The Antiestablishment Art of Terayama Shuji
Publication Year: 2011
Ridgely places Terayama at the center of Japanese and global counterculture and finds in his work a larger story about the history of postwar Japanese art and culture. He sees Terayama as reflecting the most significant events of his day: young poets seizing control of haiku and tanka in the 1950s, radio drama experimenting with form and content after the cultural shift to television around 1960, young assistant directors given free rein in the New Wave as cinema combated television, underground theatre in the politicized late 1960s, and experimental short film through the 1970s after both the studio system and art house cinema had collapsed.
Featuring close readings of Terayama's art, Ridgely demonstrates how across his oeuvre there are patterns that sidestep existing power structures, never offering direct opposition but nevertheless making the opposition plain. And, he claims, there is always in Terayama's work a broad call for seeking out or creating pockets of fiction-where we are made aware that things are not what they seem-and to use otherness in those spaces to take a clearer view of reality.
Published by: University of Minnesota Press
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Title Page, Copyright Page
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Introduction. Global Counterculture, Visual Counterculture
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A Japanese example cannot prove counterculture to have been global. Yet if counterculture was a global phenomenon, then we stand to learn more about it by looking at the work of a Japanese figure like Terayama Shūji (1935–83). While slightly young for the beat generation, Terayama debuted in the mid-1950s, and he was similarly entranced by improvisational jazz (both as music and as a model for writing), similarly ...
1. Poetic Kleptomania and Pseudo-Lyricism
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Fixed-verse poetry may seem a strange place to find an avant-garde movement by young Japanese poets. Free verse is intuitively a better fit, or if there was going to be a move toward a rigid form to toy with the Sartrean paradox of freedom experienced as resistance to oppression, then we might expect to see a move toward haiku, the shortest fixed-verse form. And it is this pair, free verse by Ginsberg and haiku by Gary Sny-...
2. Radio Drama in the Age of Television
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The transistor radio, the stereo phonograph, and the tele-vision were all introduced to the Japanese public at about the same time at the end of the 1950s. Tokyo Tsūshin Kōgyō (later Sony) would release their TR-55 pocket-sized transistor radio to the Japanese market in 1955.1 The first stereo records were released in 1958 and could be played first on the new Victor STL-1S “Stereophonic Sound System.”2 Television ...
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What generates the sensation of presence and immediacy in the sport of boxing? Is it the flirtation with death (and murder) that excites both boxer and boxing fan? If so, is the possibility of death in the ring required for that excitement? Does boxing need an occasional sacrifice to maintain its truth value? Joyce Carol Oates confesses (as do many others) that she is drawn to this descendent of gladiatorial battles ...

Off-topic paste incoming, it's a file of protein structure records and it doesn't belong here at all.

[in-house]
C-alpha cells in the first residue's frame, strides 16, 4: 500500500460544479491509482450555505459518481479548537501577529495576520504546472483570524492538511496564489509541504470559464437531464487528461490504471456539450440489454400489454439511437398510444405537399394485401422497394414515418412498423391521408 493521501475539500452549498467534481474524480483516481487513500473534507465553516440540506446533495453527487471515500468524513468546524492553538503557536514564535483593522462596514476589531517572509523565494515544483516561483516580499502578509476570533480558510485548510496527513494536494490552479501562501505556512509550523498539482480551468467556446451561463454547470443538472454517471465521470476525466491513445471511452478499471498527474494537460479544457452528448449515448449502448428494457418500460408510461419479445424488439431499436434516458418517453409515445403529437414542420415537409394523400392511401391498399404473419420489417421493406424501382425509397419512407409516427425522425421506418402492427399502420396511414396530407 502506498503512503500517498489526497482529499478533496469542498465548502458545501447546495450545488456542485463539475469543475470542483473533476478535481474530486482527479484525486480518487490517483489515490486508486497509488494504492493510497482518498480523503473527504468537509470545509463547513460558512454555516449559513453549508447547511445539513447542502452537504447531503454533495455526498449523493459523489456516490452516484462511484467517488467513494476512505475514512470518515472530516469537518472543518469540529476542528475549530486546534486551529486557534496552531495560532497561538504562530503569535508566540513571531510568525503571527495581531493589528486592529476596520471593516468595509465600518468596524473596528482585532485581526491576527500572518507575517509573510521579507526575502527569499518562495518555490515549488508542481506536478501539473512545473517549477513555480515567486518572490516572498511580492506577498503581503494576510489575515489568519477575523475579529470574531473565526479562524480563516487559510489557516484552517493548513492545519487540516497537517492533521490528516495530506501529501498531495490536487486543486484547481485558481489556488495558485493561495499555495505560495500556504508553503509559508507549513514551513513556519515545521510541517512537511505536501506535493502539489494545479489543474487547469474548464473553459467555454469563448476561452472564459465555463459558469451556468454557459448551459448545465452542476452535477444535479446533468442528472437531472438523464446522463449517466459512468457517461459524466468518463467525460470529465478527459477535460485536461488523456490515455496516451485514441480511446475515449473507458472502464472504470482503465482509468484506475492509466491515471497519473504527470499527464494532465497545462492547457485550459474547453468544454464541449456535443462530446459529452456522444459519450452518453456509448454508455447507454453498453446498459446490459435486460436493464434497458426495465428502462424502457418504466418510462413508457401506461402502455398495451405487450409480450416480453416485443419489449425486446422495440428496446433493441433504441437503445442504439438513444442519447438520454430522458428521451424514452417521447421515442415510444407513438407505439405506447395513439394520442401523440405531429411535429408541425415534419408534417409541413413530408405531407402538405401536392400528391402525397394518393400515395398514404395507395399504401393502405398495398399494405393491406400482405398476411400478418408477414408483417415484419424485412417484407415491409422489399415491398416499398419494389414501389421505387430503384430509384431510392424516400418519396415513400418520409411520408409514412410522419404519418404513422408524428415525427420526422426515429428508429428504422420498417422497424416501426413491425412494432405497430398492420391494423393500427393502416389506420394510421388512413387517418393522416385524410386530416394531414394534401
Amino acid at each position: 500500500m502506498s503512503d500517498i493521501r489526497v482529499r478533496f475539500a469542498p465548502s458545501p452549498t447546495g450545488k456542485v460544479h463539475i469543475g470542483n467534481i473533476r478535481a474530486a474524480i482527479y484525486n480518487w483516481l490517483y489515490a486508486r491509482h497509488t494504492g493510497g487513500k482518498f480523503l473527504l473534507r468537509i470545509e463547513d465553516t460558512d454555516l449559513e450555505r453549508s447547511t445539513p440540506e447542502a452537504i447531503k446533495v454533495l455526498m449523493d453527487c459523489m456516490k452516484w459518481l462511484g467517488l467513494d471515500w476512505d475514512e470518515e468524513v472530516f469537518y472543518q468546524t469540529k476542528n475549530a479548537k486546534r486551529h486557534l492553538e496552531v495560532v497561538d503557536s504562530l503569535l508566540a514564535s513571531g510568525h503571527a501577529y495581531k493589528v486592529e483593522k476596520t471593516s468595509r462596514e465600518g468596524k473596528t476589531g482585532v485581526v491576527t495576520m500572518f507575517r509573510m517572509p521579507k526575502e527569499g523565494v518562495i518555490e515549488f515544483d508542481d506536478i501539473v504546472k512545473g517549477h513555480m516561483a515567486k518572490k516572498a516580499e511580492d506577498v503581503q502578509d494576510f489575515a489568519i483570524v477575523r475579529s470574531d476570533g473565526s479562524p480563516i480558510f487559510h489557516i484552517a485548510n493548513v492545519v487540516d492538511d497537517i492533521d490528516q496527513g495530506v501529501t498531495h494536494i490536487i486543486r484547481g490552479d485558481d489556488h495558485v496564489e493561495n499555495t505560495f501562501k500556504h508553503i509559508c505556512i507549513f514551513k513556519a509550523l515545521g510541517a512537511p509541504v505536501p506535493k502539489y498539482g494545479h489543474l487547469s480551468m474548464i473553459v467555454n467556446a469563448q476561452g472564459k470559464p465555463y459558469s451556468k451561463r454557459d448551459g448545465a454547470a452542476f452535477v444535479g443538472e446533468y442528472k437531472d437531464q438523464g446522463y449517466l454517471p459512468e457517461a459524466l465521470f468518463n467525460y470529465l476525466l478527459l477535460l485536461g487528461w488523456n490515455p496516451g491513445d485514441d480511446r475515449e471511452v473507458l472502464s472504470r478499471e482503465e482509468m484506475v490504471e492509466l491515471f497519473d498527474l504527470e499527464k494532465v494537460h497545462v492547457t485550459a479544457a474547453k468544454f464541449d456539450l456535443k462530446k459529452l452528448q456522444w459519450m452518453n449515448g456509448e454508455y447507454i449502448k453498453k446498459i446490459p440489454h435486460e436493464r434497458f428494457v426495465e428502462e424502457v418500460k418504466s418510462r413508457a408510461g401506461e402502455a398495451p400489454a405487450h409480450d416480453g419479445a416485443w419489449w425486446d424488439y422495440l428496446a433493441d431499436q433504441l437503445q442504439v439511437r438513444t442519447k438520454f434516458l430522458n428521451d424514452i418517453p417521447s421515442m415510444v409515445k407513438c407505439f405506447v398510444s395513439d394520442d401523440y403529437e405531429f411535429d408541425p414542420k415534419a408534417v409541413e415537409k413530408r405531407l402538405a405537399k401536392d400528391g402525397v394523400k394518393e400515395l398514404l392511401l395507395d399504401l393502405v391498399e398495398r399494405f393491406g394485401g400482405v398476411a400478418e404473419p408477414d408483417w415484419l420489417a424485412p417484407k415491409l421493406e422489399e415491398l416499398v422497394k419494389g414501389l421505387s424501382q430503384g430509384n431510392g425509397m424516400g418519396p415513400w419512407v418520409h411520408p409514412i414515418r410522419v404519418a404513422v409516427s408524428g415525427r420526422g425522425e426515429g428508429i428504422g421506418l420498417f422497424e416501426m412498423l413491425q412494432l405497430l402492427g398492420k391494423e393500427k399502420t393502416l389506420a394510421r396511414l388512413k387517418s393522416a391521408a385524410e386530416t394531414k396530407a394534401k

4. Deinstitutionalizing Theater and Film
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The conspicuous amount of attention paid to the rela-tionship between sex and violence in the late 1960s might best be understood as an attempt to expose the erotics of war as a first step toward deconstructing that relationship. Too much emphasis, however, has been placed on simply repeating the link between Eros and Thanatos. Social realism as a tactic is always vulnerable to being misinterpreted as a state-...
5. The Impossibility of History
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Paired with Terayama’s work to eroticize the present were texts that abject the past. Perhaps he realized that the logical impossi-bility of history—of a return to a now absent past—was itself insufficient to cause a shift toward a geographical orientation. Logic is often over-whelmed by the greater pressures of desire. So if the present and the past compete for our affections, then Terayama may have attempted to tip the ...
Conclusion. “Japanese” Counterculture
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I have forestalled directly addressing Japanese counter-culture until this conclusion, partly to avoid the snare of conceiving a global, and explicitly antinationalist, movement through the category of the nation. Yet the category of “Japanese” counterculture still needs to be tackled because that was the frame within which Terayama’s work was often received (and appraised) once it left Japan. It is not at all a stretch to ...
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I am grateful to the following mentors, informants, class-mates, and colleagues for their generous guidance, shared memories, and advice. Kathryn Sparling, my undergraduate advisor at Carleton College, helped to start me down this path by supporting my proposal to translate Terayama’s 1960 debut play as part of a senior thesis project; she then spent countless hours with me line editing my translation until ...
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Page Count: 264
Publication Year: 2011